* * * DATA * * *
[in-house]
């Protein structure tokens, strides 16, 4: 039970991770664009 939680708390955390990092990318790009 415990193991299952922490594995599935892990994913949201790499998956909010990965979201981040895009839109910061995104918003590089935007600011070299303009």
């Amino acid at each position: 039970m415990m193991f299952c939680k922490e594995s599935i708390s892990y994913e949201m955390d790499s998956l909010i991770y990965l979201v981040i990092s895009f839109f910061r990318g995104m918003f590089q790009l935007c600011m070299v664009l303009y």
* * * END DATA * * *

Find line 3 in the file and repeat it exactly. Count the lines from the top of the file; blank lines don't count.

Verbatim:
């Amino acid at each position: 039970m415990m193991f299952c939680k922490e594995s599935i708390s892990y994913e949201m955390d790499s998956l909010i991770y990965l979201v981040i990092s895009f839109f910061r990318g995104m918003f590089q790009l935007c600011m070299v664009l303009y």